Sikkim, the destination of the most popular tourist hill station in India, is a small state that lies in the eastern region of the Himalaya range. Its culture is unique to its terrain and climate. The state’s name derives from its capital city, which was set up by King Gopaditya or Pawanbika. Possibly an offshoot of Buddhism. The first ruler was likely installed by either Tibetans or Mongolians in 842 AD. We will introduce you to the beautiful Sikkim culture.
This small city named after Red Dragon or Nara located in the East Sikkim district of Sikkim is home to Podrang Monastery. Which was first built during the 15th century AD by King Phuntsong Namgyel(1401-1459) first ruler of the Tibeto-Nepal Kingdom. It was further added to by his four successors after him, thus coming to be known as Namgyel Monastery. The monastery is widening over an area that is second only to Gyeongju in South Korea.
Traversed by the Yumthang River, the city also has a temple complex of palaces, a walled city and many old meeting halls situated on its flanks. It was make by the first king of the Tibeto-Nepal Kingdom, Phuntsong Namgyel in 1401 AD. Which dates back to 1400 BC according to local history.
The area was later inhabit by Tibetans, the Lepchas and Bhutias, but most of its villages were abandon as the Sikkimese turns to pastoralism. With the coming of British rule in 1835, cattle-raising seemed to be a wise choice for its economy. Soon after the independence movement in India found resonance among Sikkimese and in 1950 it evolved into a full-fledged state. Currently, it has an area of 13.8 km² and an estimated 1.2 million people who speak both Khampa and Hindi languages.
The main language spoken is Nepali although Khampa and some Hindi are also spoken at times. Most Sikkimese follow Hinduism, but Muslims and Christians are major minorities.
The climate is relatively dry and cool. The temperature ranges from 2-25 °C during summer and drops to the sub-zero degrees in winter with snow falling sometimes up to two months after the winter season ends. However, the whole year receives little more than 200 mm of rainfall; half of which occurs between June and September, this is when most people are busy with their agricultural works. Most crops cultivated are wheat, barley, rice, maize (corn), sesame and legumes.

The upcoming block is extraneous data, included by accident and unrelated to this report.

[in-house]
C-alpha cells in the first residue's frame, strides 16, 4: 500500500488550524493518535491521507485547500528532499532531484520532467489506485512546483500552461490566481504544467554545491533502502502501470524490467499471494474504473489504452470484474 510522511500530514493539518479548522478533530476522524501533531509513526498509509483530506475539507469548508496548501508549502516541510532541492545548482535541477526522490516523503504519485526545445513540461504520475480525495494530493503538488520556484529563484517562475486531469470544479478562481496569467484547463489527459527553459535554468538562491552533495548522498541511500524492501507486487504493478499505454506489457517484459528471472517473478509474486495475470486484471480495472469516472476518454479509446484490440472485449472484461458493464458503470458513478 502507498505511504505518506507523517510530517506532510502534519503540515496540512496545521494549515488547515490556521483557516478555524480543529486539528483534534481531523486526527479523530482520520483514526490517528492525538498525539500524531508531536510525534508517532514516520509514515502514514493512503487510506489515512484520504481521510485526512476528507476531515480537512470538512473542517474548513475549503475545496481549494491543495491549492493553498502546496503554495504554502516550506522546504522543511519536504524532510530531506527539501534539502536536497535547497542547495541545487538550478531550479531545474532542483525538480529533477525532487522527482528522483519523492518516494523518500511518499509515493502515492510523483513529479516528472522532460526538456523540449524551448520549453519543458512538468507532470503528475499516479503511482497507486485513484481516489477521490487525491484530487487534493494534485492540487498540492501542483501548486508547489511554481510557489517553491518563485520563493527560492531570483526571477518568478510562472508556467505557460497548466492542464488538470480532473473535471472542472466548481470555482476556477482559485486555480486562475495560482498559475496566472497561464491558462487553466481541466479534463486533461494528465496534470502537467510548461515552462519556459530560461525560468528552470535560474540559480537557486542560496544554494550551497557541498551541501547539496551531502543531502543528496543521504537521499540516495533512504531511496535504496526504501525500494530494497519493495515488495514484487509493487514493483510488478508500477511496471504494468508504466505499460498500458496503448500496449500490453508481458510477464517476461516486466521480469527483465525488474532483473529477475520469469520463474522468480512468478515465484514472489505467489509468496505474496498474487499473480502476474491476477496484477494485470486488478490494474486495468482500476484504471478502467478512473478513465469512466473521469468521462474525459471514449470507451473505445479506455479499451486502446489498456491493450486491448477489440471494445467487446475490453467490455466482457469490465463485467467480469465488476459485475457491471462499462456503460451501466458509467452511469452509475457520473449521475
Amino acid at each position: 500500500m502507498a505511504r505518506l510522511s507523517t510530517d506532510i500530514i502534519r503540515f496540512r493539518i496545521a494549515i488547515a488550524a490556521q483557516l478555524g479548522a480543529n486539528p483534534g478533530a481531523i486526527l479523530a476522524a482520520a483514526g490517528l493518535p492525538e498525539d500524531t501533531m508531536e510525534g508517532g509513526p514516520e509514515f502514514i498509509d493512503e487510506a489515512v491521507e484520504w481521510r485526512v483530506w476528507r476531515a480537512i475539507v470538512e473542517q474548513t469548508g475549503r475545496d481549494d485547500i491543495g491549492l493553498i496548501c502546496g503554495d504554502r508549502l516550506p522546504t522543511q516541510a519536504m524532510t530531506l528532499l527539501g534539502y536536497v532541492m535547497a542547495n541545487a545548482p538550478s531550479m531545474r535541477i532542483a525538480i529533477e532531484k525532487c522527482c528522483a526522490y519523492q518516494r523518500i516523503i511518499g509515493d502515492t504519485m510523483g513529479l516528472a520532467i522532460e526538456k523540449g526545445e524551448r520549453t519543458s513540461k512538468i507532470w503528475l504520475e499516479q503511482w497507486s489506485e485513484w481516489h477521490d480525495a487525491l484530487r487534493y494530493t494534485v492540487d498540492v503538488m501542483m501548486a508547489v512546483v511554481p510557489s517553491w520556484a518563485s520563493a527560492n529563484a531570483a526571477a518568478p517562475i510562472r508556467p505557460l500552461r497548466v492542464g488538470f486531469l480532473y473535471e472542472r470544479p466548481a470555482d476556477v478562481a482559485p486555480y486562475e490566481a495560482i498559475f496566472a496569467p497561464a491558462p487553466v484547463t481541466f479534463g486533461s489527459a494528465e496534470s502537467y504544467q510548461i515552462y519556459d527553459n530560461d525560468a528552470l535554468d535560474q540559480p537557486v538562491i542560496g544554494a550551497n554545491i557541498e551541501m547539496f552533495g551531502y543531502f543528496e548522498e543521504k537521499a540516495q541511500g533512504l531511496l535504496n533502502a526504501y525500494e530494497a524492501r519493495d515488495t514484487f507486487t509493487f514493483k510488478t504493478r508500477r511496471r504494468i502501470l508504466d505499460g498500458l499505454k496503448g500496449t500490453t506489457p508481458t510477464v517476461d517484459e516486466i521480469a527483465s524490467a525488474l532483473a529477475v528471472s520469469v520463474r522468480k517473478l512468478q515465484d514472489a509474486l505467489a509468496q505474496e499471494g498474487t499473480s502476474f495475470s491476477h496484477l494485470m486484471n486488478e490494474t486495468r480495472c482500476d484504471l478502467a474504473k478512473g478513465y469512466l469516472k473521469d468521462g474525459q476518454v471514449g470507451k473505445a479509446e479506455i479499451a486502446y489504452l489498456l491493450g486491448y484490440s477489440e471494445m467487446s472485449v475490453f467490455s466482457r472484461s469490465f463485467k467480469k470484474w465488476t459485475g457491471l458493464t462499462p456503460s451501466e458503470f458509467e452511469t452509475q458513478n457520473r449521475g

The population mostly lives in compact villages made of homes built from wood or bamboo. The houses are constructed close to the fields so the animals are sheltered in winter too.
Places of interest in Sikkim are Chomthuk Pemayangtse, Jiuli, Lake Homi, Silent Valley National Park, Changu Lake, Namchi. Some exotic animals found here are Bengal fox, black bear, leopard cat, blue sheep, sambar deer and wild pig.
Namchi is the northernmost point in India. This tourist town is also known for its beautiful temple. Nearby is Krabi hill at 6010 m above sea level which forms part of the Great Himalayan National Park. The park is the home to the famous leopard cat variety of cats. Surrounding it are many other hill ranges including the famous Khangchendzonga, meaning Tiger’s Neck. The blue sheep can also be seen here.
Panchthar sits on the banks of the Karnali river at an altitude of 3700ft above sea level. This is the place where the ancient Hindu kingdom of Kamarupa was located. It is situated in the far eastern portion of Nepal and was the capital of King Khri-Singha and known as Yup king.
The temple of Hindu god Shiva, Panchthar Darbar is famous for its carvings and paintings of the Makara Festival. A visit to Panchthar Darbar would help you to get a sense of history. Basantapur, located at an altitude of 1790 metres above sea level, houses about 200 Buddhist caves decorated with murals and sculptures. A trip to Panchthar Darbar would help you to get a sense of history.
The place is a huge garden with a small lake, from there you can trek for more than 7 km to reach the temple of God Bhairav. It is surrounded by snow-capped mountains on all sides. In the winter months, many people come here to enjoy the snowfall as well as witness snow leopards and other exotic animals that live around this region.
Himalayan Zoological Park or Tiger Hill Zoo at an altitude of 7000ft above sea level, about from Gangtok. This zoo has a collection of more than 40 animal species. Panda, deer, birds and some exotic animals are here. The zoo is on a hillside so trekking up the mountain gives you a chance to see the place first-hand.
The Papuma Wildlife Sanctuary is around Gangtok which is at the base of the hill range of Himalaya where snow leopards, blue sheep and black bears can be observe and spotted easily. Many flights come in and out of Pathankot to reach here. The sanctuary has a large reserve of wildlife including wildlife such as blue sheep, Sambar deer, chital, goral, Nilgai and Himalayan black bear.
The Tiger Hill Wildlife Sanctuary is at an altitude of and is open from November to April. This sanctuary includes the following: The sanctuary has a large reserve of wildlife including wildlife such as blue sheep, Sambar deer, chital, goral, Nilgai and Himalayan black bear.